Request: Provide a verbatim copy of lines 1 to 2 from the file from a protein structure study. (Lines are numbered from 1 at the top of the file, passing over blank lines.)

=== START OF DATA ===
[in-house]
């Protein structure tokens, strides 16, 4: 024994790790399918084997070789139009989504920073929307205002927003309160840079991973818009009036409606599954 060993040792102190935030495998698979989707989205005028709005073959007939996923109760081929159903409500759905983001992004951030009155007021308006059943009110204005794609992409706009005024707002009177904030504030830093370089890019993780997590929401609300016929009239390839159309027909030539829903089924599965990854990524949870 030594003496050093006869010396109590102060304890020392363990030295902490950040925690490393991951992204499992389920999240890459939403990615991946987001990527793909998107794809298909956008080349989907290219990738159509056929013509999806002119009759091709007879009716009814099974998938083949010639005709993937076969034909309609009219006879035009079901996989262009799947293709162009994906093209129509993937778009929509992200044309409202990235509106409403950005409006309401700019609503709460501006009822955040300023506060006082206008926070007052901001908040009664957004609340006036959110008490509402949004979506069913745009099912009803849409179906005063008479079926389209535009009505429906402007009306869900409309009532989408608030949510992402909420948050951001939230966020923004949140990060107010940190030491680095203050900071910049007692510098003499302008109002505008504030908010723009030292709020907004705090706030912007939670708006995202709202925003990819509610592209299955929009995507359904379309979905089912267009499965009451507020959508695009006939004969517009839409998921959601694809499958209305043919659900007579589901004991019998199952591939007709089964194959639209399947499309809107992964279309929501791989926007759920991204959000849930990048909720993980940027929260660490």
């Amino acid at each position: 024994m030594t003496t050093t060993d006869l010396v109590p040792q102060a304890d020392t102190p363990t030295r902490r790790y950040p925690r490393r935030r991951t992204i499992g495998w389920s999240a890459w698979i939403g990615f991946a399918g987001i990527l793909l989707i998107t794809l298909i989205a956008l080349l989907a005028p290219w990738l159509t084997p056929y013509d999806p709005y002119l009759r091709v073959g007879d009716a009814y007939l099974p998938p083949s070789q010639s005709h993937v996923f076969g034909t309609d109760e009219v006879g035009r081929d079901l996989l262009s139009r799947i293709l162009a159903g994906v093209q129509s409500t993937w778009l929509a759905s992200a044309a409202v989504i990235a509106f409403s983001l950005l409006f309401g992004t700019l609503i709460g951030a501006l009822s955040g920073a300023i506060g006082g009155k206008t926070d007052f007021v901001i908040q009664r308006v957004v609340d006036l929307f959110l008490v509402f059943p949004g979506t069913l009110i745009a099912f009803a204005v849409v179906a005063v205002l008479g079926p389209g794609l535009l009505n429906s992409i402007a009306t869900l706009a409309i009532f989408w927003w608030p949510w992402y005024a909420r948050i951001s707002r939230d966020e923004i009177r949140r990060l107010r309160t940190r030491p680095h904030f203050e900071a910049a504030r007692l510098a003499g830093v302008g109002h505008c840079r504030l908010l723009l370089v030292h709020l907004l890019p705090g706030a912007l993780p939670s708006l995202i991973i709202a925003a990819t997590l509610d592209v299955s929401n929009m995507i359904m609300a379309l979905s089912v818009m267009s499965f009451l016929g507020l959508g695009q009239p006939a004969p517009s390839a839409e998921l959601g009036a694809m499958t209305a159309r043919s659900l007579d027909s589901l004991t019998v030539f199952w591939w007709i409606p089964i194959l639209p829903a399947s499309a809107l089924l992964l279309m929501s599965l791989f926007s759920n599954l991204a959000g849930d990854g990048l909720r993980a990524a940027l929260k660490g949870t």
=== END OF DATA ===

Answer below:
[in-house]
């Protein structure tokens, strides 16, 4: 024994790790399918084997070789139009989504920073929307205002927003309160840079991973818009009036409606599954 060993040792102190935030495998698979989707989205005028709005073959007939996923109760081929159903409500759905983001992004951030009155007021308006059943009110204005794609992409706009005024707002009177904030504030830093370089890019993780997590929401609300016929009239390839159309027909030539829903089924599965990854990524949870 030594003496050093006869010396109590102060304890020392363990030295902490950040925690490393991951992204499992389920999240890459939403990615991946987001990527793909998107794809298909956008080349989907290219990738159509056929013509999806002119009759091709007879009716009814099974998938083949010639005709993937076969034909309609009219006879035009079901996989262009799947293709162009994906093209129509993937778009929509992200044309409202990235509106409403950005409006309401700019609503709460501006009822955040300023506060006082206008926070007052901001908040009664957004609340006036959110008490509402949004979506069913745009099912009803849409179906005063008479079926389209535009009505429906402007009306869900409309009532989408608030949510992402909420948050951001939230966020923004949140990060107010940190030491680095203050900071910049007692510098003499302008109002505008504030908010723009030292709020907004705090706030912007939670708006995202709202925003990819509610592209299955929009995507359904379309979905089912267009499965009451507020959508695009006939004969517009839409998921959601694809499958209305043919659900007579589901004991019998199952591939007709089964194959639209399947499309809107992964279309929501791989926007759920991204959000849930990048909720993980940027929260660490």